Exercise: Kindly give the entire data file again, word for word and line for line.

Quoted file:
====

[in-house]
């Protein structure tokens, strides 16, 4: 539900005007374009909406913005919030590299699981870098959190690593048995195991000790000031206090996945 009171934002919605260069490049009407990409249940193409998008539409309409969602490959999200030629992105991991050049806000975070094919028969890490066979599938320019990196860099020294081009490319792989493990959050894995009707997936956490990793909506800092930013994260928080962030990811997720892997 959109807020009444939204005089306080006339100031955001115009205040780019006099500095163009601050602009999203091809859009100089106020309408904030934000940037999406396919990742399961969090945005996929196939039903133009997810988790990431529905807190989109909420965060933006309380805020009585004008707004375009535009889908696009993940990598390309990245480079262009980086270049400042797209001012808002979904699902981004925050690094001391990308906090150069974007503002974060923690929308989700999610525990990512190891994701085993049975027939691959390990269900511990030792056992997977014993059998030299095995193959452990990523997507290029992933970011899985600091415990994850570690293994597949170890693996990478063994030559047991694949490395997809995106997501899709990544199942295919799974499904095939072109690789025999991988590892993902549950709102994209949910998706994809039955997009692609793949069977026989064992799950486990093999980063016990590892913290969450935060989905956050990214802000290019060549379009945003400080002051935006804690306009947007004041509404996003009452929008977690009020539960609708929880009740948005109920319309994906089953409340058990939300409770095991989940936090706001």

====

[in-house]
């Protein structure tokens, strides 16, 4: 539900005007374009909406913005919030590299699981870098959190690593048995195991000790000031206090996945 009171934002919605260069490049009407990409249940193409998008539409309409969602490959999200030629992105991991050049806000975070094919028969890490066979599938320019990196860099020294081009490319792989493990959050894995009707997936956490990793909506800092930013994260928080962030990811997720892997 959109807020009444939204005089306080006339100031955001115009205040780019006099500095163009601050602009999203091809859009100089106020309408904030934000940037999406396919990742399961969090945005996929196939039903133009997810988790990431529905807190989109909420965060933006309380805020009585004008707004375009535009889908696009993940990598390309990245480079262009980086270049400042797209001012808002979904699902981004925050690094001391990308906090150069974007503002974060923690929308989700999610525990990512190891994701085993049975027939691959390990269900511990030792056992997977014993059998030299095995193959452990990523997507290029992933970011899985600091415990994850570690293994597949170890693996990478063994030559047991694949490395997809995106997501899709990544199942295919799974499904095939072109690789025999991988590892993902549950709102994209949910998706994809039955997009692609793949069977026989064992799950486990093999980063016990590892913290969450935060989905956050990214802000290019060549379009945003400080002051935006804690306009947007004041509404996003009452929008977690009020539960609708929880009740948005109920319309994906089953409340058990939300409770095991989940936090706001």